Next-Gen Mobility News, July 7th

Vol. 9
Uber acquires meal delivery service Postmates for $2.65 billion
The Verge, July 6th
Uber will acquire food delivery service Postmates in a $2.65 billion all-stock deal intended to give the ride-hail company a much-need jolt after its offer to buy Grubhub fell apart amid antitrust scrutiny. Postmates’ app will continue to run separately after the acquisition, but it’ll be able to tap into a merchant and delivery network combined with Uber Eats. Uber says this will mean more restaurant options for consumers and more efficient deliveries for drivers who pick up multiple orders at a time. The companies intend for the deal to close in Q1 2021.
AAA’s GIG Car Share brings 250 vehicles to Seattle,returning mobility option to city streets
Geek Wire, June 30th
The new free-floating car-sharing service from AAA, which announced in February that it was expanding to the city, is officially available with 250 Toyota Priuses. The move represents a return to a mobility concept in Seattle which once saw hundreds of rentable vehicles from services such as car2go, ReachNow and LimePod. GIG — as in, get in and go — customers will be able to locate a vehicle, unlock it using a smartphone, drive it and drop it off anywhere within the designated 13-square-mile Seattle “home zone.”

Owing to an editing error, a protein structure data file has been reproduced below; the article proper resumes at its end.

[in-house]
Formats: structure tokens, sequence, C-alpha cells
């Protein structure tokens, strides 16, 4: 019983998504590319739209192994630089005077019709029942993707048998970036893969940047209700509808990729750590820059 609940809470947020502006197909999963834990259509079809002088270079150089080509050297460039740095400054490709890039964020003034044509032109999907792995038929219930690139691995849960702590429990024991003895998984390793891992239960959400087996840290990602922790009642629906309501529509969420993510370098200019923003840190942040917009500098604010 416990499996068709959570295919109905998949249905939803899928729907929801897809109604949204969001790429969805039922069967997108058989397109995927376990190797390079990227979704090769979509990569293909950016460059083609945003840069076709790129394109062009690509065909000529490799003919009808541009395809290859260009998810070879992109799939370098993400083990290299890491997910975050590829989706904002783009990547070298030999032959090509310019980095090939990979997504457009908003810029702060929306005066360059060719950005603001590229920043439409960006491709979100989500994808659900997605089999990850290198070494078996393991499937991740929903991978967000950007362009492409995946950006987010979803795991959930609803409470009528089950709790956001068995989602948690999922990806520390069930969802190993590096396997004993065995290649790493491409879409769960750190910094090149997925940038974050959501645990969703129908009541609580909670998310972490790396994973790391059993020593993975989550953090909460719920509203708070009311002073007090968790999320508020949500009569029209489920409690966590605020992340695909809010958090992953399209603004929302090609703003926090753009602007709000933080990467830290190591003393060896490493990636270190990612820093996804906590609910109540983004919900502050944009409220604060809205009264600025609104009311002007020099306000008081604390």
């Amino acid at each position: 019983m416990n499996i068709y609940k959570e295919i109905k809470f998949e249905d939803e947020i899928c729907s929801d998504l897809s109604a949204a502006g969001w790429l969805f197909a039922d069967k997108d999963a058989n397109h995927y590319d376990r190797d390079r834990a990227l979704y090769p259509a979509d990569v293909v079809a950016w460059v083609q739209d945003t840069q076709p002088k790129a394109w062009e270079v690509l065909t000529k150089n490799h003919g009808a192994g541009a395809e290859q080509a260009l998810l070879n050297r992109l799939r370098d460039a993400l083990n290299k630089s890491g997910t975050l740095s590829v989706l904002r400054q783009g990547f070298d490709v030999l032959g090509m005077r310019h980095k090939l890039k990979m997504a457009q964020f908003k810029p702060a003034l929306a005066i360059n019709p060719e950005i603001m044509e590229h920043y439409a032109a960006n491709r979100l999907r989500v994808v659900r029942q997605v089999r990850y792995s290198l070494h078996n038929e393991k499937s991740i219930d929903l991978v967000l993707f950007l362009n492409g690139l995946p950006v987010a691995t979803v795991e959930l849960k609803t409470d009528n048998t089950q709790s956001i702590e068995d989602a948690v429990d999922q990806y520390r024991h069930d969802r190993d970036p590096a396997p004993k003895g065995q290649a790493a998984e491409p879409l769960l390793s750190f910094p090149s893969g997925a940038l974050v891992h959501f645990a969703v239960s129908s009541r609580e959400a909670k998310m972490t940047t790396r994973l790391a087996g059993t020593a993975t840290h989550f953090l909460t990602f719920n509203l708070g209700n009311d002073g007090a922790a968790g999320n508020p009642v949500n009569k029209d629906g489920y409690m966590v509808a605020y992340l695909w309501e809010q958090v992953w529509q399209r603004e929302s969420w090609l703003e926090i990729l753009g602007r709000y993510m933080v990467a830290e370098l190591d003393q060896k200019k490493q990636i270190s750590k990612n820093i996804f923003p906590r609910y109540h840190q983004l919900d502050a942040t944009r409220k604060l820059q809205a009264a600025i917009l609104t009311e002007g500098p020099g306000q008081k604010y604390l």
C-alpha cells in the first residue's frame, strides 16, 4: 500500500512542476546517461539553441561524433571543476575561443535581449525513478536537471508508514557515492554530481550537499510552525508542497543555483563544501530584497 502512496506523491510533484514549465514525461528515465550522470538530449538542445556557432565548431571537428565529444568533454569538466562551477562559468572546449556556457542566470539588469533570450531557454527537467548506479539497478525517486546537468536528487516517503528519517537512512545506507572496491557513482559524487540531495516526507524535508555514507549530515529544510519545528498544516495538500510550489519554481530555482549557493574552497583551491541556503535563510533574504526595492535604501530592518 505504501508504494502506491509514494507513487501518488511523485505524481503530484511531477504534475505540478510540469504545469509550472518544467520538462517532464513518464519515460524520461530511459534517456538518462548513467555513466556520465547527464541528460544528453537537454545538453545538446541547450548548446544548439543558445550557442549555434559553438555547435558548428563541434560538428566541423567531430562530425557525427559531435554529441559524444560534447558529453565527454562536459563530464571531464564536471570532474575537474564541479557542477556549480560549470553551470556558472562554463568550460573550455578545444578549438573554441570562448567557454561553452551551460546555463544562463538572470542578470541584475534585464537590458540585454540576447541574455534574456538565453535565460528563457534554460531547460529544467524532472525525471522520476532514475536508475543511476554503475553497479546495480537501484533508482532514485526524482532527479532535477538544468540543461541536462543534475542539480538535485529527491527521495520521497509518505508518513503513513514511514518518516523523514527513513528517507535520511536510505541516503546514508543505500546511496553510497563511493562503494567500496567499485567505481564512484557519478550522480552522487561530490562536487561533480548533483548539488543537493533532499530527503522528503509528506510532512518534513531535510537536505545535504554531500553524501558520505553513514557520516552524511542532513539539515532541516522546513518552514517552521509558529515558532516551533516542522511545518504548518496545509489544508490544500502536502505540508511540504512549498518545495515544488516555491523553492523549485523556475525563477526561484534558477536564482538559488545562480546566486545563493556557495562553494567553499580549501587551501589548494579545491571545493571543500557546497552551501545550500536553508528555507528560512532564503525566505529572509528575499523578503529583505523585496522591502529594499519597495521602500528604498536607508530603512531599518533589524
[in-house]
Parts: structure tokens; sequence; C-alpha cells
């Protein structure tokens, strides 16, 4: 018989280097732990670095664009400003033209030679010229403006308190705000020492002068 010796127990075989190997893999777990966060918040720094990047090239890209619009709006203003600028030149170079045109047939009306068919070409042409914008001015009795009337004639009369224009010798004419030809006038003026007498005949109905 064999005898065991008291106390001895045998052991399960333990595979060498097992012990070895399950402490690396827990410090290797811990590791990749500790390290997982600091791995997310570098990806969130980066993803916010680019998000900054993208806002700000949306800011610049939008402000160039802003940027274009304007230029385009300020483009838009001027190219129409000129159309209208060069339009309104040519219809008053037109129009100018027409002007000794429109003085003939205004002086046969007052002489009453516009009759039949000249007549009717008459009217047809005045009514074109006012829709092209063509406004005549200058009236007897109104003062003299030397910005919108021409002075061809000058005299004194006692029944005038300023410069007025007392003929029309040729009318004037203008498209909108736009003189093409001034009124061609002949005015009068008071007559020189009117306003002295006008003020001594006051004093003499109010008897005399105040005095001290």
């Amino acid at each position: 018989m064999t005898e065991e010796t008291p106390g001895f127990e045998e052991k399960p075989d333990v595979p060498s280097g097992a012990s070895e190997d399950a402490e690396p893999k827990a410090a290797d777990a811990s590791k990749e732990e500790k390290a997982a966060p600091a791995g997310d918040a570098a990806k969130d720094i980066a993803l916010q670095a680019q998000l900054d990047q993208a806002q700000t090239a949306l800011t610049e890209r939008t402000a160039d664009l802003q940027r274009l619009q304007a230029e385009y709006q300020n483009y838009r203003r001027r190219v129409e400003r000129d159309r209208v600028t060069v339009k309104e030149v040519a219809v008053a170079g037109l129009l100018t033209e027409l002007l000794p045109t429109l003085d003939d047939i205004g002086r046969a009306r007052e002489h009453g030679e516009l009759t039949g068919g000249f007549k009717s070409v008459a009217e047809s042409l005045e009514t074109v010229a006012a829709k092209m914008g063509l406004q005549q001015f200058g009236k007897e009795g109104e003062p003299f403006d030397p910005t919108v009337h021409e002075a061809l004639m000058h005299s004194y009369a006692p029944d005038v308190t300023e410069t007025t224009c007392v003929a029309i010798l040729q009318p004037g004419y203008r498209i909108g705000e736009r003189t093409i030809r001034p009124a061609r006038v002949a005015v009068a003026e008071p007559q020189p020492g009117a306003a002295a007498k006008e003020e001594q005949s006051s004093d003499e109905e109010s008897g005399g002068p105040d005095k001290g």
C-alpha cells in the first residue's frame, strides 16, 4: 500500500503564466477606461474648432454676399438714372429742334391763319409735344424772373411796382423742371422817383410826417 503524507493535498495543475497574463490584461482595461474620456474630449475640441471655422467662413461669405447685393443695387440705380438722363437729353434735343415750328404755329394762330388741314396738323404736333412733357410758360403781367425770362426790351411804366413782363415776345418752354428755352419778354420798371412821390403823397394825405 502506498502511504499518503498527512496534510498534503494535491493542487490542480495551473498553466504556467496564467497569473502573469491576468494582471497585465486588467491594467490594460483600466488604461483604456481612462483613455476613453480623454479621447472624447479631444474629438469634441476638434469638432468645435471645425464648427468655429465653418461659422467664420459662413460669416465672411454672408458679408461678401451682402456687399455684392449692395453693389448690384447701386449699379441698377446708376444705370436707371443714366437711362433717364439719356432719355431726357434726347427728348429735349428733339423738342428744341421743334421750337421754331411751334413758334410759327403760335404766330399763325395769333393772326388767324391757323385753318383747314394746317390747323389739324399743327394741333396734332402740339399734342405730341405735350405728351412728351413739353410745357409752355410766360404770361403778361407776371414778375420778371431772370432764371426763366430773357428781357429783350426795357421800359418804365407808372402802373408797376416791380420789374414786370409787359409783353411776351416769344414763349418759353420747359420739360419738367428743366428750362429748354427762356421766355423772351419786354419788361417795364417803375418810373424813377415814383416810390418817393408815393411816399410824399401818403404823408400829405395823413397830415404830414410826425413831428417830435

Amazon shakes up the race for self-driving—and ride-hailing
Wired, June 26th
Uber CEO Dara Khosrowshahi says his company wants to be the “Amazon for transportation.” Friday, Amazon made clear that it intends to be the Amazon for transportation. The ecommerce giant said it had agreed to acquire Bay Area–based autonomous vehicle company Zoox, a deal reportedly worth more than $1 billion. (Amazon did not respond to WIRED’s queries.) Since its founding in 2014, Zoox has been known for its technical chops, its secretiveness, and its sky-high ambition. While Alphabet’s Waymo is focusing on self-driving tech and leaving the car building to places like Detroit, Zoox has stuck to its plan to design a robotaxi from the ground up—and operate a ride-hail service. In 2018, it showed off its first prototype vehicles, which look like sensor-laden golf carts on steroids. The company has also been testing its software on more conventional-looking Toyota Highlanders in San Francisco, where it is learning to handle chaotic city streets.
Daimler-backed Momenta says its robotaxis will be fully driverlessand profitable in 2024
Tech Crunch, June 30th
In China and the U.S., there’s much debate about when and how humans will achieve fully autonomous robotaxis at scale — cars that chauffeur passengers under complex road conditions without safety drivers behind the wheel. Until that day arrives, the bold claims from players in the field seem mostly out of reach. One recent pledge came from Momenta,  one of Asia’s most valuable artificial intelligence startups and the country’s first autonomous driving company to reach the $1 billion unicorn valuation back in 2018. The four-year-old startup, which specializes in software solutions for autonomous vehicles (AVs), told TechCrunch recently that its entire robotaxi fleet will operate without safety drivers in 2024, while some of its vehicles will already be driverless by 2022.